Some thoughts on this whole brouhaha:
1) Shouldn't have happened in the first place. I understand the government scrabbling to find ways to earn revenue, but if it had encouraged in itself and in the country a culture that valued education and literacy, then a tax on books would have been unthinkable. As is, one wonders what other unpleasant elements are to be found in its mindset.
2) Let this be an object lesson: vigilance, always vigilance. One needs to watch little encroachments on freedom like these. It would have been all too easy to just shrug one's shoulders and say: "So it goes."
3) If the government is still desperate for cash, couldn't they keep the tax on Twilight?
Peter Doctor and Bob Peterson's Up (2009) is pretty much standard-issue Pixar. You have your crusty old man being taught a lesson by a dewy young boy; you have your dreams (in this case, a house beside a waterfall falling from a plateau straight out of Willis O'Brien's The Lost World (1925)) being pursued no matter what the cost--either the film encourages this pursuit, or urges the hero to abandon his dream for a more achievable goal (in this case, returning an avian mother to her children). Along the way Doctor and Peterson openly celebrate their inspirations--not just O'Brien, but Hayao Miyazaki, particularly his Laputa, Castle in the Sky (1986) and many flying sequences in various pictures (Miyazaki, as his fans know, is a master of the aerial flight sequence).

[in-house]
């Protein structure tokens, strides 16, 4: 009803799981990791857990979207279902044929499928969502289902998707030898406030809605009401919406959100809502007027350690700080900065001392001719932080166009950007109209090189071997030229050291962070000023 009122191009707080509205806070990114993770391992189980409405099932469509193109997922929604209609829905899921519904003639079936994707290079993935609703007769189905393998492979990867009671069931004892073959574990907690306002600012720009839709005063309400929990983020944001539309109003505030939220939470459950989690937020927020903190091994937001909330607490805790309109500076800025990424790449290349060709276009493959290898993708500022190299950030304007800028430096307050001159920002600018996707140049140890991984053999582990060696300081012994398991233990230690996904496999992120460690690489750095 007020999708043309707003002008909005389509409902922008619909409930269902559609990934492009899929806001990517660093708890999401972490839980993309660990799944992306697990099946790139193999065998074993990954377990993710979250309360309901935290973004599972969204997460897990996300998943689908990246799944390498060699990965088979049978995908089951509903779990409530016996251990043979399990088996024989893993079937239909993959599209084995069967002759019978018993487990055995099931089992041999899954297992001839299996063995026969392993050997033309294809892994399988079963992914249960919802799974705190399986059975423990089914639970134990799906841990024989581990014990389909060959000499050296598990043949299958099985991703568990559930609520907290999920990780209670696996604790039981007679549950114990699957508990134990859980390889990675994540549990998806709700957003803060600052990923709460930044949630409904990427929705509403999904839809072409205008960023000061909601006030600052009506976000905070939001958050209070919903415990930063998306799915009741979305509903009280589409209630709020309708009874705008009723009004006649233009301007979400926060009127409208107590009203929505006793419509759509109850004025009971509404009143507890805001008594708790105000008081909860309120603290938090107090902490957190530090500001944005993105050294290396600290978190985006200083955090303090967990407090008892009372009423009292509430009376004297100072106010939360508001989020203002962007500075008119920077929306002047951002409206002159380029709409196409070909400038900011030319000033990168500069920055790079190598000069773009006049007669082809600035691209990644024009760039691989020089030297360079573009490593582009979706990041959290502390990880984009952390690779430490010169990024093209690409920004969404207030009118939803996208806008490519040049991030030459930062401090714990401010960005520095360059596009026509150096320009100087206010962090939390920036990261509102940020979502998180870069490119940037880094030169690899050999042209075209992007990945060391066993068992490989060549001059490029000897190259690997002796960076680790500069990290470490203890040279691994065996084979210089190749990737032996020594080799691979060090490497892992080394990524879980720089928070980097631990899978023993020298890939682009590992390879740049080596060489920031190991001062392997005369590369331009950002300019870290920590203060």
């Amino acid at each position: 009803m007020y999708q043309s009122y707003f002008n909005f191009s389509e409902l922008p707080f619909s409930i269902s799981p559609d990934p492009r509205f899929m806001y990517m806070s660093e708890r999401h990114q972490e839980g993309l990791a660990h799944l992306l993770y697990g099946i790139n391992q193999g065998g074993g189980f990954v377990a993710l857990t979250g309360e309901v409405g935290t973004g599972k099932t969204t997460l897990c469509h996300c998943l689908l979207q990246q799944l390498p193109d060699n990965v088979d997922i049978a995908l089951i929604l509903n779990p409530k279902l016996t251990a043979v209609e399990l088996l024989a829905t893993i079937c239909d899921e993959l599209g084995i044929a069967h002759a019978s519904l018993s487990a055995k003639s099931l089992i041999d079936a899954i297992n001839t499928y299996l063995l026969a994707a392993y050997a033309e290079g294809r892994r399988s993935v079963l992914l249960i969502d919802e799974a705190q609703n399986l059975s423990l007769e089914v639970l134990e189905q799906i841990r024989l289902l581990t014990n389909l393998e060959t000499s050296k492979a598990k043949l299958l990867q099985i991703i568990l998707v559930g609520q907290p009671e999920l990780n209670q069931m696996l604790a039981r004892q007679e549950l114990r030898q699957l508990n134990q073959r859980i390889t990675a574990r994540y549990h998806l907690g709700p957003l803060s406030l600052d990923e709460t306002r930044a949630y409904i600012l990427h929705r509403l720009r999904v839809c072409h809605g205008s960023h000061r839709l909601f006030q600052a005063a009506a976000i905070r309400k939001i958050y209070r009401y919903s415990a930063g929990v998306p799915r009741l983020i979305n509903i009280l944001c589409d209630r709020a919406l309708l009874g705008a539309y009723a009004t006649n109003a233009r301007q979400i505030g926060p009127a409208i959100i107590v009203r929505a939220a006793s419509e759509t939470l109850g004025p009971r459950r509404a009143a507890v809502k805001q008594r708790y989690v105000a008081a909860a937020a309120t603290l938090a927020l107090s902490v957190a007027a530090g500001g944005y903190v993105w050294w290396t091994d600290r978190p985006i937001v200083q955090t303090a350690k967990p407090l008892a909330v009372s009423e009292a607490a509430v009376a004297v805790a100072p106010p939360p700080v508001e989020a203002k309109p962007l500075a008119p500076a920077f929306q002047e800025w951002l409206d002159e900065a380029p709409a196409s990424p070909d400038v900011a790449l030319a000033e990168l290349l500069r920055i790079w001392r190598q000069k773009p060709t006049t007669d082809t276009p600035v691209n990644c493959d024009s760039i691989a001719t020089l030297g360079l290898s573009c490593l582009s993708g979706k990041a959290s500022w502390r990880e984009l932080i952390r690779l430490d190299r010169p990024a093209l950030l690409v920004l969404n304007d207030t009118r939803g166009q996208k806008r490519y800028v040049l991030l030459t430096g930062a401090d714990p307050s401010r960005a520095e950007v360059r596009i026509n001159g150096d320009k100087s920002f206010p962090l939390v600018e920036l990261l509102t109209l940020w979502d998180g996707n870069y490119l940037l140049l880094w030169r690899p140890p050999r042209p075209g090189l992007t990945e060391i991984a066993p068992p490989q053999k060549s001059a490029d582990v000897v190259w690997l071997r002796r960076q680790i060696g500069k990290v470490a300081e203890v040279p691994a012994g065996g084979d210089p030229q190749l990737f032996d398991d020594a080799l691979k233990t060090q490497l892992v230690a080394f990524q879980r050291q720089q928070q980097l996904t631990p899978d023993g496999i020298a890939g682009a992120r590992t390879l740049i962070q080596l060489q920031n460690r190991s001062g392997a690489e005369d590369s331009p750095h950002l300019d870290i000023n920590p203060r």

This is a cartoon, of course. We aren't asked to wonder why the hero manages, seemingly overnight, to conceal thousands of balloons in his house (Where did he get the money? Why are they strong enough to lift the house, with what looks like common string? (Wired.com has something to say about this)? Why haven't they lifted the building even before they're released from his attic?). We aren't asked to wonder how he manages to construct not just sails for forward propulsion but a mechanism for steering said sails. We aren't asked to wonder how a long-lost explorer manages to amass so many dogs, and how they managed to develop an obsession for squirrels (in South America, no less).
Too sentimental for my taste, though I'm sure this will be a big hit for people who still believe animation is strictly for the kiddies. For my money the year's best animated feature to date is Henry Selik's Coraline, from the novel by Neil Gaiman, which admits to the possibility that childhood isn't just full of wonders, but terrors as well.